During this period of Divali, and throughout our lives, may we realize that we are simply children of God, sparks of light, radiating from that greater light, the light of God. If we realise this, it will be impossible to speak an unkind word or commit an act of injustice towards another being.

Overcoming the darkness

However, my friends, we are at a distressing juncture in our society, where the social and economic climate is on a consistent decline, criminal activity is astronomically increasing, mental health issues are on the rise, job stability is threatened and our citizens live in a constant state of fear.

We need much more than empty promises and (LED) light bulbs to overcome the lingering shadow of darkness that is currently plaguing our country. There is tremendous potential for Trinidad and Tobago to reclaim its status as a leader in the region, and for us to transform our economy. I am confident that our people have strong determination, a capacity for innovation and excellence, and are committed to a brighter future for our country.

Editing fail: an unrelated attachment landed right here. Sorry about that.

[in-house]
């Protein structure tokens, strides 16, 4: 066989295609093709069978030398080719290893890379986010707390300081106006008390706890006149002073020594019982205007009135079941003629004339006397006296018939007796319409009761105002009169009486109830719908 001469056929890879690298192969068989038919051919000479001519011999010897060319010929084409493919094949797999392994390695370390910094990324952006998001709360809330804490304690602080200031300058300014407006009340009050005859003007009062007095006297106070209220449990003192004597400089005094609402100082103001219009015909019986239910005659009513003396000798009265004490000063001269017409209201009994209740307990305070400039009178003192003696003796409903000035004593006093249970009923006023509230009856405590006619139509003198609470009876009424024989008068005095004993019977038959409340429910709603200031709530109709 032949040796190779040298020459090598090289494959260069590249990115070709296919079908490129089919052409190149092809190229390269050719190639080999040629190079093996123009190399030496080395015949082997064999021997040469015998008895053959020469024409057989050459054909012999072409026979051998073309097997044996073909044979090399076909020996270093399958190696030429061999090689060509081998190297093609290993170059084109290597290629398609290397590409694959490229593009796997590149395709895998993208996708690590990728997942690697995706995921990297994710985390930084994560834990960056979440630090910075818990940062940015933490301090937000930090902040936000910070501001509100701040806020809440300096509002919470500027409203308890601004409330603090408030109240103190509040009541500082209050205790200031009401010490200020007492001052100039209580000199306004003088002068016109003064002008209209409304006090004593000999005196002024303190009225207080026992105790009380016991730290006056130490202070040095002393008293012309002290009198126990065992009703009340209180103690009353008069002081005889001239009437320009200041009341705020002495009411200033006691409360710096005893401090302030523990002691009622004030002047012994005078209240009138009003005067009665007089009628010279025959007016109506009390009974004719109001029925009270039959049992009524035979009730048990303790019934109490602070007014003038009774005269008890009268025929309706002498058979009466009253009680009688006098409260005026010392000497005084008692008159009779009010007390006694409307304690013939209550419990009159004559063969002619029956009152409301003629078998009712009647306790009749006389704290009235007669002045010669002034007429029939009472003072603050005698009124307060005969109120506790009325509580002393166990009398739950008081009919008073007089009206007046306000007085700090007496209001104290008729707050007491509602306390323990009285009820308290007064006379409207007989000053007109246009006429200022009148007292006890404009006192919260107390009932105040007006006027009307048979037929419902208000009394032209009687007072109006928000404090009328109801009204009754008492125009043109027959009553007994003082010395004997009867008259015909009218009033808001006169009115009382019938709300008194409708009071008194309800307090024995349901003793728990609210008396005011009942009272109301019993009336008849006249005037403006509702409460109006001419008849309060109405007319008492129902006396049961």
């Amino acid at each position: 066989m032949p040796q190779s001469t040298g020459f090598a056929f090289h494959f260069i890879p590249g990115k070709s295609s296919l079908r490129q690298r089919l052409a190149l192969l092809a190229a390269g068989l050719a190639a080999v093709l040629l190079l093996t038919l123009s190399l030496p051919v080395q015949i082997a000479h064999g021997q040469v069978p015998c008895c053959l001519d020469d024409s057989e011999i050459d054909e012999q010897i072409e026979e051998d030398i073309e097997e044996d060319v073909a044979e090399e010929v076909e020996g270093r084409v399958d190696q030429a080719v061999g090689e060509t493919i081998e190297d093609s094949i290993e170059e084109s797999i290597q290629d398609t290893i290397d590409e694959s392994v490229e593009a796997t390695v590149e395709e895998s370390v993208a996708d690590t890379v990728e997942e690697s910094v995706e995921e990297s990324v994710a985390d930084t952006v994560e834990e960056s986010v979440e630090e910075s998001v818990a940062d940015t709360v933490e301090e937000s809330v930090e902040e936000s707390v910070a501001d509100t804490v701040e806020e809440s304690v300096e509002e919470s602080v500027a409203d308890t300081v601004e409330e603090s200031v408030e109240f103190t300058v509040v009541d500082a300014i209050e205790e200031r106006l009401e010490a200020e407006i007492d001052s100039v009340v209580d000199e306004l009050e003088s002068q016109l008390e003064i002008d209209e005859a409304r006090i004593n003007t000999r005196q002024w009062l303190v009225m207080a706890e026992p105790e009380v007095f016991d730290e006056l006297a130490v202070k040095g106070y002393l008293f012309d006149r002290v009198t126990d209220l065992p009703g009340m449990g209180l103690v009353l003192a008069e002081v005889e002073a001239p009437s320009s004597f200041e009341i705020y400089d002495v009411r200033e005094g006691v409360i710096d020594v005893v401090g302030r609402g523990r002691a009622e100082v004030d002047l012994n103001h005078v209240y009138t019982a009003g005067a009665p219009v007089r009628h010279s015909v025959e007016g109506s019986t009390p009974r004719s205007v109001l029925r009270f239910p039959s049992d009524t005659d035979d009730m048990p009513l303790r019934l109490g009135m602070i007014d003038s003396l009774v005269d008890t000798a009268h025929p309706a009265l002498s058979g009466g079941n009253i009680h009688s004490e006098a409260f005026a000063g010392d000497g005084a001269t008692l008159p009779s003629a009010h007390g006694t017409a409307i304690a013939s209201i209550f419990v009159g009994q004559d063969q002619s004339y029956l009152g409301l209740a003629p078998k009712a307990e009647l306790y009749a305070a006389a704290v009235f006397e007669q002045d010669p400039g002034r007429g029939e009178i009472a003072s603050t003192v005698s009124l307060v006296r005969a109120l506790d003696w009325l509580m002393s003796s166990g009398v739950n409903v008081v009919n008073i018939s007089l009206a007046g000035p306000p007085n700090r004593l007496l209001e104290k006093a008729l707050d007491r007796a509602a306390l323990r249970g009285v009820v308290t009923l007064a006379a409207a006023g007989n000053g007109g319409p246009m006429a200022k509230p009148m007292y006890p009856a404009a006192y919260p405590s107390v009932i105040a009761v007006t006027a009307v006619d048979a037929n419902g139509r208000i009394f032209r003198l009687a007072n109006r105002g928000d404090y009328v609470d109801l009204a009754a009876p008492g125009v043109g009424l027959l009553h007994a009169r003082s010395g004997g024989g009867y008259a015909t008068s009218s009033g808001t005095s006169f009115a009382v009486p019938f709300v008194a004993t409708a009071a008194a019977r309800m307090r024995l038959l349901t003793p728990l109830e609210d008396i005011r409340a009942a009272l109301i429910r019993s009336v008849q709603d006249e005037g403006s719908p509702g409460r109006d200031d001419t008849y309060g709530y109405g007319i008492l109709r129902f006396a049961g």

For as stated earlier we as a people are gifted in our unity. When you take one broomstick, it can easily be broken but the whole cocoyea broom cannot even be broken by the strongest man here [tonight]. For our strength comes from our unity and only when we are united, we can overcome the darkness. Just as 100 lighted deyas can light up this entire hall ease so too we must share our strength and knowledge.